In the July 18, 2016, Federal Register, FDA issued a final rule amending the food additive regulations to expand the safe uses of Vitamin Das a nutrient supplement in edible plant-based milk and yogurt alternatives, and of Vitamin D3 as a nutrient supplement in milk at levels higher than those currently permitted. The final rule was issued in response to a food additive petition filed by the Dean Foods Company and WhiteWave Foods Company. The rule was effective July 18, 2016.

FDA Makes Technical Amendments to Emergency Permit Control Regulations

In the July 19, 2016, Federal Register, FDA issued a final rule making technical amendments to certain regulations pertaining to registration and process filings of acidified foods and thermally processed low-acid foods packaged in hermetically sealed containers. The amendments reflect the new FDA process filing form numbers, make changes to addresses or locations where such forms can be found or must be sent, and remove obsolete references to the effective dates that occurred years ago. The rule is effective August 18, 2016.

FDA Reopens Comment Period of Ortho-Phthalates Food Additive Petition

In the August 8, 2016, Federal Register, FDA reopened the comment period for a notice of filing of May 20, 2016, where the agency requested comments on a filed food additive petition, submitted by the Breast Cancer Fund, Center for Environmental Health, Center for Food Safety, Center for Science in the Public Interest, Clean Water Action, Consumer Federation of America, Earthjustice, Environmental Defense Fund, Improving Kids' Environment, Learning Disabilities Association of America, and Natural Resources Defense Council. The petition proposes that FDA amend and/or revoke specified regulations to no longer provide for the food contact use of specified ortho-phthalates. Comments are due September 19, 2016.

AMS Amends Cotton Board Rules and Regulations

In the August 5, 2016, Federal Register, USDA's Agricultural Marketing Service ("AMS") amended the Cotton Board Rules and Regulations, decreasing the value assigned to imported cotton for the purposes of calculating supplemental assessments collected for use by the Cotton Research and Promotion Program. This amendment is required each year to ensure that assessments collected on imported cotton and the cotton content of imported products will be the same as those paid on domestically produced cotton. Unless significant adverse comments are received by September 6, 2016, the rule is effective October 4, 2016.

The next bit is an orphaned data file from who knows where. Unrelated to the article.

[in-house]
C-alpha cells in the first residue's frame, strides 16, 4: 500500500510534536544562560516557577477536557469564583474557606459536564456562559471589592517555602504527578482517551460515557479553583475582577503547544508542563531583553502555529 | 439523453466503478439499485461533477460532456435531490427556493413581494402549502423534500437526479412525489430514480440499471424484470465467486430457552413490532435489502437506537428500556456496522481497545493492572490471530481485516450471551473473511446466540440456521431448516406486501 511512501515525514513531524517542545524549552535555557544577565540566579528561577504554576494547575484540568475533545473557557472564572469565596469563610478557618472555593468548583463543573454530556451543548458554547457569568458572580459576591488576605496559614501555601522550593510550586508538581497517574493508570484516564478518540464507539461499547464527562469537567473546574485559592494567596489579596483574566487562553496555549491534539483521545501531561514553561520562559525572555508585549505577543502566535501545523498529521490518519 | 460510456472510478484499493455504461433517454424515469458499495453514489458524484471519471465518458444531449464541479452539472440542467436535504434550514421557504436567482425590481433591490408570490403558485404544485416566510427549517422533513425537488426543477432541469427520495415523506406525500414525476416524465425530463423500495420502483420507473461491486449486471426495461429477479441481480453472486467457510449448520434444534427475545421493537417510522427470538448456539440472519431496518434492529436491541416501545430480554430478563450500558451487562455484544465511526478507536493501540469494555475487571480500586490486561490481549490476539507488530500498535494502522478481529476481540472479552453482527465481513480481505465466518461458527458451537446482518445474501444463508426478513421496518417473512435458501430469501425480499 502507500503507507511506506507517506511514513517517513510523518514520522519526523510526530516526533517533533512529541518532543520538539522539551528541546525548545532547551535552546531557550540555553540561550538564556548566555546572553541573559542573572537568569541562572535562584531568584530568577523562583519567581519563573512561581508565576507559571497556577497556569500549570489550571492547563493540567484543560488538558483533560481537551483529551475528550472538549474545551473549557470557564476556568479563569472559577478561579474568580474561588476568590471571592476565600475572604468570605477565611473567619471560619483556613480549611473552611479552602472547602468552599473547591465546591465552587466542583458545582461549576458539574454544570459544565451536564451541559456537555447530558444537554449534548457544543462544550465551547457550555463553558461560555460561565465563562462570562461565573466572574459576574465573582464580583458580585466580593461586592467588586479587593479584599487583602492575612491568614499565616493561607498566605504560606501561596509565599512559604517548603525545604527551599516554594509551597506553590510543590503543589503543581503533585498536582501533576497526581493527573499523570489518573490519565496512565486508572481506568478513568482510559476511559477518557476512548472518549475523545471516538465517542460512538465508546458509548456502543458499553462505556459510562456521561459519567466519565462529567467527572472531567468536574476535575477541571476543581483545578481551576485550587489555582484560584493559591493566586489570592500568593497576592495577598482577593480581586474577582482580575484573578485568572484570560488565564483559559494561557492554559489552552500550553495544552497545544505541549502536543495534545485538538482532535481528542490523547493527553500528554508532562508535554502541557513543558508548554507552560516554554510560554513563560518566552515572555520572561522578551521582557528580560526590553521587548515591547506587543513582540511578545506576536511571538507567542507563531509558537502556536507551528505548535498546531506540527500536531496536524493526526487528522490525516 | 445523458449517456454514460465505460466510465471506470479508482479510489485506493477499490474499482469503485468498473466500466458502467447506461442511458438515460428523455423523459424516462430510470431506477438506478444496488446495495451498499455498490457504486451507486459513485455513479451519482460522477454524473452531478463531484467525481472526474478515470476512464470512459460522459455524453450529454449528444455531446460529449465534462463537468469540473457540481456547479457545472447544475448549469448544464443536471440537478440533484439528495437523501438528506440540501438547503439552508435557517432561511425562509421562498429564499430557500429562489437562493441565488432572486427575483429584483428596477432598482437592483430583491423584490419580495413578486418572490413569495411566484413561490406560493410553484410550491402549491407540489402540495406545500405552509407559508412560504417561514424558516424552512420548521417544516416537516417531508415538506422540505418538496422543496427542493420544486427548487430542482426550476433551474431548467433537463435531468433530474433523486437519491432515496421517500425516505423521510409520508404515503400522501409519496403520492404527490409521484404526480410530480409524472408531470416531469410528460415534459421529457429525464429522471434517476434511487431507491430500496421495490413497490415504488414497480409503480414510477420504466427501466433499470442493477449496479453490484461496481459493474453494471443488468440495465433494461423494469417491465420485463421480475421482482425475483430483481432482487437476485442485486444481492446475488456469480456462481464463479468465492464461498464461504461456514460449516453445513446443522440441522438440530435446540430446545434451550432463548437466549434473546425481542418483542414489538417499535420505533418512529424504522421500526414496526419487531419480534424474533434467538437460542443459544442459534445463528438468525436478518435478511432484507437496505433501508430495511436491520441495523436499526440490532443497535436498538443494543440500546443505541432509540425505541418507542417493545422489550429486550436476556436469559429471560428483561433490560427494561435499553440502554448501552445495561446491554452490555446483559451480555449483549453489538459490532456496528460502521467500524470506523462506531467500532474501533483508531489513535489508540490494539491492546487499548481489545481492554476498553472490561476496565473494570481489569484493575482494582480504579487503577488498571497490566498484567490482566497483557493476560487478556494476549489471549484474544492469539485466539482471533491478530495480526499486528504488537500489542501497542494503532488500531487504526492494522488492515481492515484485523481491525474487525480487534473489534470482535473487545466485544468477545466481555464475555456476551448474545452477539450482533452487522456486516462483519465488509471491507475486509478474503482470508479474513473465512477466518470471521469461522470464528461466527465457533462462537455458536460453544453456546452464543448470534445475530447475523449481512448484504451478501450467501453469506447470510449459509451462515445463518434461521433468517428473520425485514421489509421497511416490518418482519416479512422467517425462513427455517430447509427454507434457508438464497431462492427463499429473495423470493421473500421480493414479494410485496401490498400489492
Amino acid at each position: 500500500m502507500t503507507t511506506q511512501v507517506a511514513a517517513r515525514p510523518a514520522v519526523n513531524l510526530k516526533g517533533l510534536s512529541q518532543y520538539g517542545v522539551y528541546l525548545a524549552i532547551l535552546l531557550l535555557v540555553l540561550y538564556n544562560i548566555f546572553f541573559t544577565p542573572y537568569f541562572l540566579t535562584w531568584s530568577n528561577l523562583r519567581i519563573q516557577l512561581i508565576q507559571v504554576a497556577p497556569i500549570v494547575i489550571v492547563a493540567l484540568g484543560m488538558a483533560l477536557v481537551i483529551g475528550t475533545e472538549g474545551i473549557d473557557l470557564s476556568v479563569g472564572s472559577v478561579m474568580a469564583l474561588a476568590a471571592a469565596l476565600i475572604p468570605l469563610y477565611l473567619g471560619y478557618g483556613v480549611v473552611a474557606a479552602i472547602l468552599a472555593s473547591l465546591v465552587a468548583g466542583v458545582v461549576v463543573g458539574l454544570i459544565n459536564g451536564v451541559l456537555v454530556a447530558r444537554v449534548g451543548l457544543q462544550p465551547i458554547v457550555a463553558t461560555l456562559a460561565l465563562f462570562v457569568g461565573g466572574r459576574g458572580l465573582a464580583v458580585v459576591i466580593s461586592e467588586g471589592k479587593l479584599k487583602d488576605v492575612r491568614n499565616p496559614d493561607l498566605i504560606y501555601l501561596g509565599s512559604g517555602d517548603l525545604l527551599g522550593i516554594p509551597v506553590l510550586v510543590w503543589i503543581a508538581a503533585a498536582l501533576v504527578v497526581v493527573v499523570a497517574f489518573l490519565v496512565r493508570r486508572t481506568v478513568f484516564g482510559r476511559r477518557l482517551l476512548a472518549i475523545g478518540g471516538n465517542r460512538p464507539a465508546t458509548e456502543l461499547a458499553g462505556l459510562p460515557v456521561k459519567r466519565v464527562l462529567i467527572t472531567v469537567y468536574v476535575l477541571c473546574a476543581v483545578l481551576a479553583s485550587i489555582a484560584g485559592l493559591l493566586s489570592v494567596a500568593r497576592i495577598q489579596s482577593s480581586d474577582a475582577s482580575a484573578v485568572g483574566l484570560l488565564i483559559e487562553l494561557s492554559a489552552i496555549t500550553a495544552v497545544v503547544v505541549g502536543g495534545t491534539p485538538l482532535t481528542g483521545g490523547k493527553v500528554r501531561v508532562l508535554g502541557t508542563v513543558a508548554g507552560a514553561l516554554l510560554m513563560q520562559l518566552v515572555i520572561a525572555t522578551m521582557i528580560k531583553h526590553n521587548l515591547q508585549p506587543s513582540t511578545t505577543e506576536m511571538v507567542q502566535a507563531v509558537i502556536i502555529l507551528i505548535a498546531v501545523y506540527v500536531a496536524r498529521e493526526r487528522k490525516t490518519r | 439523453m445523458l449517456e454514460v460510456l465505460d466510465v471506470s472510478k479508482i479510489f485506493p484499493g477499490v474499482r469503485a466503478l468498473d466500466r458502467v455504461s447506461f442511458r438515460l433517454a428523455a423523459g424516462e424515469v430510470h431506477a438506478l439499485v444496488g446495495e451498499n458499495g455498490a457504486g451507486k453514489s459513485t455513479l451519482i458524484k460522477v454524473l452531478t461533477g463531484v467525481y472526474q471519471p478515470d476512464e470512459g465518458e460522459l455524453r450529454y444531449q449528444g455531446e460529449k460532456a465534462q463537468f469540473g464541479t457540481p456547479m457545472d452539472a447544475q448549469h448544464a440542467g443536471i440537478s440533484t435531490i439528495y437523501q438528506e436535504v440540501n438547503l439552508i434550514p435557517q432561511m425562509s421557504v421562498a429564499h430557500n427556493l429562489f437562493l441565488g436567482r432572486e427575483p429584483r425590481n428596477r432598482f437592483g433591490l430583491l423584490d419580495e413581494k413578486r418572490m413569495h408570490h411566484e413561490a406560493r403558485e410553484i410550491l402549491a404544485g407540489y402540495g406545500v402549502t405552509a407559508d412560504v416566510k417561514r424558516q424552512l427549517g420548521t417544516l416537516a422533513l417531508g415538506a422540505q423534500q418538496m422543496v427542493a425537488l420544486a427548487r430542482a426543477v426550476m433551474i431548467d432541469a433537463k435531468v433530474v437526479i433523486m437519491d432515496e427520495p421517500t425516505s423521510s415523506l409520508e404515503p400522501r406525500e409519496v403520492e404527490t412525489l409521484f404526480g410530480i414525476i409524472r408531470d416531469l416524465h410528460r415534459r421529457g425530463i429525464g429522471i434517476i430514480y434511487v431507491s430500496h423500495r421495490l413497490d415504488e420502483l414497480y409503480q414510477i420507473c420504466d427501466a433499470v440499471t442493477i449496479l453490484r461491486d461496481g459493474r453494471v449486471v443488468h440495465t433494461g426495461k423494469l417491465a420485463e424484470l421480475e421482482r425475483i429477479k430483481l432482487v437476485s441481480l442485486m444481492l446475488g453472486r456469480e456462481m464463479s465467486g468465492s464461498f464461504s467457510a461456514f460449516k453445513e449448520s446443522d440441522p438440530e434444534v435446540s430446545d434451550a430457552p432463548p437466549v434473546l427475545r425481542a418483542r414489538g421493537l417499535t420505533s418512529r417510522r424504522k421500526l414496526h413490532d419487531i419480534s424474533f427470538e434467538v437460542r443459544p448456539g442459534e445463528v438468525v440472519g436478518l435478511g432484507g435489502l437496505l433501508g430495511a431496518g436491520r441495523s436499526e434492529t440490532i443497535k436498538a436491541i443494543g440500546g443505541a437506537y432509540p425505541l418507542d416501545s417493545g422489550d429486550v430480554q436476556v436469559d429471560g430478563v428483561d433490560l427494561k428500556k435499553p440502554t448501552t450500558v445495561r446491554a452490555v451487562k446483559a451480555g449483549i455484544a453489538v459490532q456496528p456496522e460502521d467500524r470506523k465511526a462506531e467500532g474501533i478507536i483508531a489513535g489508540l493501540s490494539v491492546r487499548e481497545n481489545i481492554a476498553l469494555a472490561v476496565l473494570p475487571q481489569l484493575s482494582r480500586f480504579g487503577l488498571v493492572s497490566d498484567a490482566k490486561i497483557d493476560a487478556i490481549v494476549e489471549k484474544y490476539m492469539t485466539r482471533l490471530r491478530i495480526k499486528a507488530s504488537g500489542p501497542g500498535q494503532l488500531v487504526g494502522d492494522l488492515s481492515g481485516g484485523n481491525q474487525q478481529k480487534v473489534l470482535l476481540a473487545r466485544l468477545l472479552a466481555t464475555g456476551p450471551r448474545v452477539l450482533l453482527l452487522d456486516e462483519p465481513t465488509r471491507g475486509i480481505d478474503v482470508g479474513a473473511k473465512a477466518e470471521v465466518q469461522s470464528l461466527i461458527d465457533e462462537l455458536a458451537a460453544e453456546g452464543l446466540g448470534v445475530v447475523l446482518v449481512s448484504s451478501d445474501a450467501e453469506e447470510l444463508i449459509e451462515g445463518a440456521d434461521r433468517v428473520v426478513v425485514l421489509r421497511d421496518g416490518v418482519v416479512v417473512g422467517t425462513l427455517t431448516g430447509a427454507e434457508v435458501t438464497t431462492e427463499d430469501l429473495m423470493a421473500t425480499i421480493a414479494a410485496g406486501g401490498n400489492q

AMS Proposes Amendment to Marketing Orders for Cranberries Grown in Certain States

In the August 4, 2016, Federal Register, USDA's AMS invited comments on a proposed amendment to Marketing Orders, which regulates the handling of cranberries grown in the states of Massachusetts, Rhode Island, Connecticut, New Jersey, Wisconsin, Michigan, Minnesota, Oregon, Washington, and Long Island in the state of New York. The Cranberry Marketing Committee, which is responsible for the local administration of the order and comprises growers of cranberries operating within the production area, recommended adding authority to accept donations from domestic contributors. Contributed funds would be used solely for research and development activities authorized under the regulation of the order and would be free from any encumbrances that a donor attempts to put on their usage. Comments are due October 3, 2016.

AMS Establishes Marketing Agreement and Order for Pecans Grown in Certain States

In the August 4, 2016, Federal Register, USDA's AMS established a marketing agreement and order for pecans grown in the states of Alabama, Arkansas, Arizona, California, Florida, Georgia, Kansas, Louisiana, Missouri, Mississippi, North Carolina, New Mexico, Oklahoma, South Carolina, and Texas. The order provides authority to collect industry data and to conduct research and promotion activities. In addition, the order provides authority for the industry to recommend grade, quality, and size regulation, as well as pack and container regulation, subject to approval by the USDA. The program will be financed by assessments on handlers of pecans grown in the production area and will be locally administered, under USDA oversight, by a Council of 17 growers and shellers (handlers) nominated by the industry and appointed by USDA. The rule was effective August 5, 2016.

AMS Updates U.S. Standards for Fruits, Vegetables, Nuts, and Specialty Crops

In the August 4, 2016, Federal Register, USDA's AMS revised 41 U.S. Standards for Grades of fresh fruits and vegetables, fruits and vegetables for processing, nuts, and specialty crops by removing the "Unclassified" category from each standard. This revision brings these grade standards in line with other recently amended standards and current terminology. The change also updates the standards to more accurately represent today's marketing practices and provide the industry with greater flexibility. The rule is effective September 6, 2016.